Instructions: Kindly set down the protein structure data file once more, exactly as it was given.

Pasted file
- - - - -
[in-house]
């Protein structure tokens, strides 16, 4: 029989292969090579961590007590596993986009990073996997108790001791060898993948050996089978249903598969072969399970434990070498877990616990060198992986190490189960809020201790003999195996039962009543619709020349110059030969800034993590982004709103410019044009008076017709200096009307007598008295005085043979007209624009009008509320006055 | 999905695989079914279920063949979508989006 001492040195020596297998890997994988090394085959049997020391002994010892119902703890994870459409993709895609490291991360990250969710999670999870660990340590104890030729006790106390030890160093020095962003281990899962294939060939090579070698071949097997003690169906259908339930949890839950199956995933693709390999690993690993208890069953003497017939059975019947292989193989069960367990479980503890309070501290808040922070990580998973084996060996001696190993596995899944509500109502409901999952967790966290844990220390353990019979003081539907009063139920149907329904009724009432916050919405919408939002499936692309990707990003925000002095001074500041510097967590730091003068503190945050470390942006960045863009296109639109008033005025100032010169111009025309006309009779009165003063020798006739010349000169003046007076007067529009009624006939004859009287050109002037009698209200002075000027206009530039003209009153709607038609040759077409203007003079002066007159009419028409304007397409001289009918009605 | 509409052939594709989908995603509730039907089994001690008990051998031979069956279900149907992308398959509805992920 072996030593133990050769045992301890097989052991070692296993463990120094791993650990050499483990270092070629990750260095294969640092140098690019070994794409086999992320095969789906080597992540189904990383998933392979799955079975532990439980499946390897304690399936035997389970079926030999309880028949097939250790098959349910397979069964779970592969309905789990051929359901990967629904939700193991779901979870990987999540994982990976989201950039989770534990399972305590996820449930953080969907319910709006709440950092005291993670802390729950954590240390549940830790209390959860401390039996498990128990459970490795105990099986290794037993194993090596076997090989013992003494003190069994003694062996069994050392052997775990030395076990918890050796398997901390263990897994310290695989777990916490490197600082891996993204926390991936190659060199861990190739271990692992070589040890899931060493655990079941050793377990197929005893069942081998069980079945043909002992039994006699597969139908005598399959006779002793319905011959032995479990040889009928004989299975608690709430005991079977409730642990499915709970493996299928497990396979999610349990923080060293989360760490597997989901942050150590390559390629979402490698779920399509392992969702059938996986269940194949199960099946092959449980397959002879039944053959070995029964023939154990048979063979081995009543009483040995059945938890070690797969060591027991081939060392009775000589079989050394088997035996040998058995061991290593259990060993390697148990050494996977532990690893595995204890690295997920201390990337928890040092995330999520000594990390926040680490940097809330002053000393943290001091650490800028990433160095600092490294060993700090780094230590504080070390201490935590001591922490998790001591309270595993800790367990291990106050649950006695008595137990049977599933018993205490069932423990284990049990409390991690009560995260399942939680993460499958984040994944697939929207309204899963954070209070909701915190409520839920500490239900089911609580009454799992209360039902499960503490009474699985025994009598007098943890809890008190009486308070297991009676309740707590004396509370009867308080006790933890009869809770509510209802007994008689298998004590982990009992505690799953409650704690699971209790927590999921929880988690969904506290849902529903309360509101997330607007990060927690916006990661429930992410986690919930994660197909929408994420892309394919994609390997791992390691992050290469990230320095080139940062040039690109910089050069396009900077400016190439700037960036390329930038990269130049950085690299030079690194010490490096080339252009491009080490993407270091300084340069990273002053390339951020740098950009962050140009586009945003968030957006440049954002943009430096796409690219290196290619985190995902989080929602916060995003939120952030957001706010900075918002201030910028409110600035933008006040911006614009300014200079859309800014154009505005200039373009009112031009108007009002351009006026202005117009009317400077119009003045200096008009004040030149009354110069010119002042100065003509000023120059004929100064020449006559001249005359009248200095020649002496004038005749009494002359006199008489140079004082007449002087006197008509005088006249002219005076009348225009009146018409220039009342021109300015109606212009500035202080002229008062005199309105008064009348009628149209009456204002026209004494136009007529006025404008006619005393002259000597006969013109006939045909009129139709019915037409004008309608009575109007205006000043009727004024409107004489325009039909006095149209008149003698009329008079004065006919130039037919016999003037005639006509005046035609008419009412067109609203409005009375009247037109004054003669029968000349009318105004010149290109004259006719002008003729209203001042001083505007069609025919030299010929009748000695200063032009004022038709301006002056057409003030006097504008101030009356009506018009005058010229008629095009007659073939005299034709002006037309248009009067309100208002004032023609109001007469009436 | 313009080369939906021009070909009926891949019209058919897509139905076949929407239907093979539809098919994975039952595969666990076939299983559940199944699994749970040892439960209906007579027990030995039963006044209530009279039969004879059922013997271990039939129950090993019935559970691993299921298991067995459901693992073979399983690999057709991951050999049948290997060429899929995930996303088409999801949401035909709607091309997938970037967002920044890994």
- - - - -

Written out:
[in-house]
């Protein structure tokens, strides 16, 4: 029989292969090579961590007590596993986009990073996997108790001791060898993948050996089978249903598969072969399970434990070498877990616990060198992986190490189960809020201790003999195996039962009543619709020349110059030969800034993590982004709103410019044009008076017709200096009307007598008295005085043979007209624009009008509320006055 | 999905695989079914279920063949979508989006 001492040195020596297998890997994988090394085959049997020391002994010892119902703890994870459409993709895609490291991360990250969710999670999870660990340590104890030729006790106390030890160093020095962003281990899962294939060939090579070698071949097997003690169906259908339930949890839950199956995933693709390999690993690993208890069953003497017939059975019947292989193989069960367990479980503890309070501290808040922070990580998973084996060996001696190993596995899944509500109502409901999952967790966290844990220390353990019979003081539907009063139920149907329904009724009432916050919405919408939002499936692309990707990003925000002095001074500041510097967590730091003068503190945050470390942006960045863009296109639109008033005025100032010169111009025309006309009779009165003063020798006739010349000169003046007076007067529009009624006939004859009287050109002037009698209200002075000027206009530039003209009153709607038609040759077409203007003079002066007159009419028409304007397409001289009918009605 | 509409052939594709989908995603509730039907089994001690008990051998031979069956279900149907992308398959509805992920 072996030593133990050769045992301890097989052991070692296993463990120094791993650990050499483990270092070629990750260095294969640092140098690019070994794409086999992320095969789906080597992540189904990383998933392979799955079975532990439980499946390897304690399936035997389970079926030999309880028949097939250790098959349910397979069964779970592969309905789990051929359901990967629904939700193991779901979870990987999540994982990976989201950039989770534990399972305590996820449930953080969907319910709006709440950092005291993670802390729950954590240390549940830790209390959860401390039996498990128990459970490795105990099986290794037993194993090596076997090989013992003494003190069994003694062996069994050392052997775990030395076990918890050796398997901390263990897994310290695989777990916490490197600082891996993204926390991936190659060199861990190739271990692992070589040890899931060493655990079941050793377990197929005893069942081998069980079945043909002992039994006699597969139908005598399959006779002793319905011959032995479990040889009928004989299975608690709430005991079977409730642990499915709970493996299928497990396979999610349990923080060293989360760490597997989901942050150590390559390629979402490698779920399509392992969702059938996986269940194949199960099946092959449980397959002879039944053959070995029964023939154990048979063979081995009543009483040995059945938890070690797969060591027991081939060392009775000589079989050394088997035996040998058995061991290593259990060993390697148990050494996977532990690893595995204890690295997920201390990337928890040092995330999520000594990390926040680490940097809330002053000393943290001091650490800028990433160095600092490294060993700090780094230590504080070390201490935590001591922490998790001591309270595993800790367990291990106050649950006695008595137990049977599933018993205490069932423990284990049990409390991690009560995260399942939680993460499958984040994944697939929207309204899963954070209070909701915190409520839920500490239900089911609580009454799992209360039902499960503490009474699985025994009598007098943890809890008190009486308070297991009676309740707590004396509370009867308080006790933890009869809770509510209802007994008689298998004590982990009992505690799953409650704690699971209790927590999921929880988690969904506290849902529903309360509101997330607007990060927690916006990661429930992410986690919930994660197909929408994420892309394919994609390997791992390691992050290469990230320095080139940062040039690109910089050069396009900077400016190439700037960036390329930038990269130049950085690299030079690194010490490096080339252009491009080490993407270091300084340069990273002053390339951020740098950009962050140009586009945003968030957006440049954002943009430096796409690219290196290619985190995902989080929602916060995003939120952030957001706010900075918002201030910028409110600035933008006040911006614009300014200079859309800014154009505005200039373009009112031009108007009002351009006026202005117009009317400077119009003045200096008009004040030149009354110069010119002042100065003509000023120059004929100064020449006559001249005359009248200095020649002496004038005749009494002359006199008489140079004082007449002087006197008509005088006249002219005076009348225009009146018409220039009342021109300015109606212009500035202080002229008062005199309105008064009348009628149209009456204002026209004494136009007529006025404008006619005393002259000597006969013109006939045909009129139709019915037409004008309608009575109007205006000043009727004024409107004489325009039909006095149209008149003698009329008079004065006919130039037919016999003037005639006509005046035609008419009412067109609203409005009375009247037109004054003669029968000349009318105004010149290109004259006719002008003729209203001042001083505007069609025919030299010929009748000695200063032009004022038709301006002056057409003030006097504008101030009356009506018009005058010229008629095009007659073939005299034709002006037309248009009067309100208002004032023609109001007469009436 | 313009080369939906021009070909009926891949019209058919897509139905076949929407239907093979539809098919994975039952595969666990076939299983559940199944699994749970040892439960209906007579027990030995039963006044209530009279039969004879059922013997271990039939129950090993019935559970691993299921298991067995459901693992073979399983690999057709991951050999049948290997060429899929995930996303088409999801949401035909709607091309997938970037967002920044890994």